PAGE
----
Seabreacher X Puts Jaws to Shame
The makers of the Seabreacher have gone all out to create a submersible watercraft that can travel up to 50mph on the surface and 25mph underneath. Not only is this thing capable of travelling both on and under the water, its body intentionally resembles that of a shark.
In fact, that’s where the makers of the Seabreacher drew their inspiration. After watching sharks and dolphins frolic in the water they figured it was about time someone manufactured a craft that emulates the experience of being a shark or dolphin.
Complete with moveable fins and a fighter-jet style cockpit, this thing can leap out of the water, and would definitely give Jaws a run for his money. In fact, it seems to me like the Seabreacher is straight out of a Vin Diesel movie. No doubt the military will be interested in these things. I mean, can you imagine one of these things with machine guns and missiles? It’s like a personal submarine that actually looks bad-ass – which makes me wonder what exactly the Seabreacher would look like on RADAR.
Although the price tag is a little steep (the Seabreacher costs about as much as a nice sports car), there’s little doubt that the supercharged 260 horsepower engine will give you one hell of a thrill. The manufacturers say that anyone who has a driver’s license can pilot this thing, even though it actually operates on three axis: pitch, roll, and yaw. We’re talking left-right roll and left-right turning, as well as the ability to raise or lower the nose of the Seabreacher. Raising and lowering the nose allow the craft to both dive underwater and leap above water.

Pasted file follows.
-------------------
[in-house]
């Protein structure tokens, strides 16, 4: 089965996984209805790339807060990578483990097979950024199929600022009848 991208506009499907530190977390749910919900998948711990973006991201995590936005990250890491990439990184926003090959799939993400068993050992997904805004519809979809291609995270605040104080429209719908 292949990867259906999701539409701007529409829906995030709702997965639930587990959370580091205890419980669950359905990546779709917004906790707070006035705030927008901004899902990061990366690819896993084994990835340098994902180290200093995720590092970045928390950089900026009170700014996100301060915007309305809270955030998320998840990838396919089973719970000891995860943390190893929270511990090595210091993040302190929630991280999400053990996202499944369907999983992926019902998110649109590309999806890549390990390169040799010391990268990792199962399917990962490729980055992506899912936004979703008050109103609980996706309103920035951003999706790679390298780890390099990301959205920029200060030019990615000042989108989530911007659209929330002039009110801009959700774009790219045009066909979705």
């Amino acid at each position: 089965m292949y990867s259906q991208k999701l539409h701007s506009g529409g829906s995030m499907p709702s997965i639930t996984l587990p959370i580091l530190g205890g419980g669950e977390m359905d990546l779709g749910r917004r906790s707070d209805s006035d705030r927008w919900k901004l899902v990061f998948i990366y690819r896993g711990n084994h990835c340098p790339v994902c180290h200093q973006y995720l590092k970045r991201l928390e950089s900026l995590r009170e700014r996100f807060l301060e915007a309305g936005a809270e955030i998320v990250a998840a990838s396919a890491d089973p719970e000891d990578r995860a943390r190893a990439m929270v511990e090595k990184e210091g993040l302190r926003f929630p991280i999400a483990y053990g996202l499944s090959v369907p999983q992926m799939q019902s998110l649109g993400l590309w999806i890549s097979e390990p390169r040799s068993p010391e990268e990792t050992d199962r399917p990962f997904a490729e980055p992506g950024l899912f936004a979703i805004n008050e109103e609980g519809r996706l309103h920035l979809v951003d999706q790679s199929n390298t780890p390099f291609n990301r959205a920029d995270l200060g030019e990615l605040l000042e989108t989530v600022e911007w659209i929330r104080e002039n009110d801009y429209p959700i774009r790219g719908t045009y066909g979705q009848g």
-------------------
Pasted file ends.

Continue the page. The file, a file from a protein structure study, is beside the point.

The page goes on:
The US Coast Guard isn’t quite sure how to classify this craft, but no doubt they’ll get that one figured out in the near future. I anticipate that future models will have the ability to dive deeper than the current three-feet below the surface – and sincerely hopes that the price begins to drop into a more consumer-friendly range. If you’re into alternative watercraft, you might also check out this boat/guitaror the FLIP research vessel.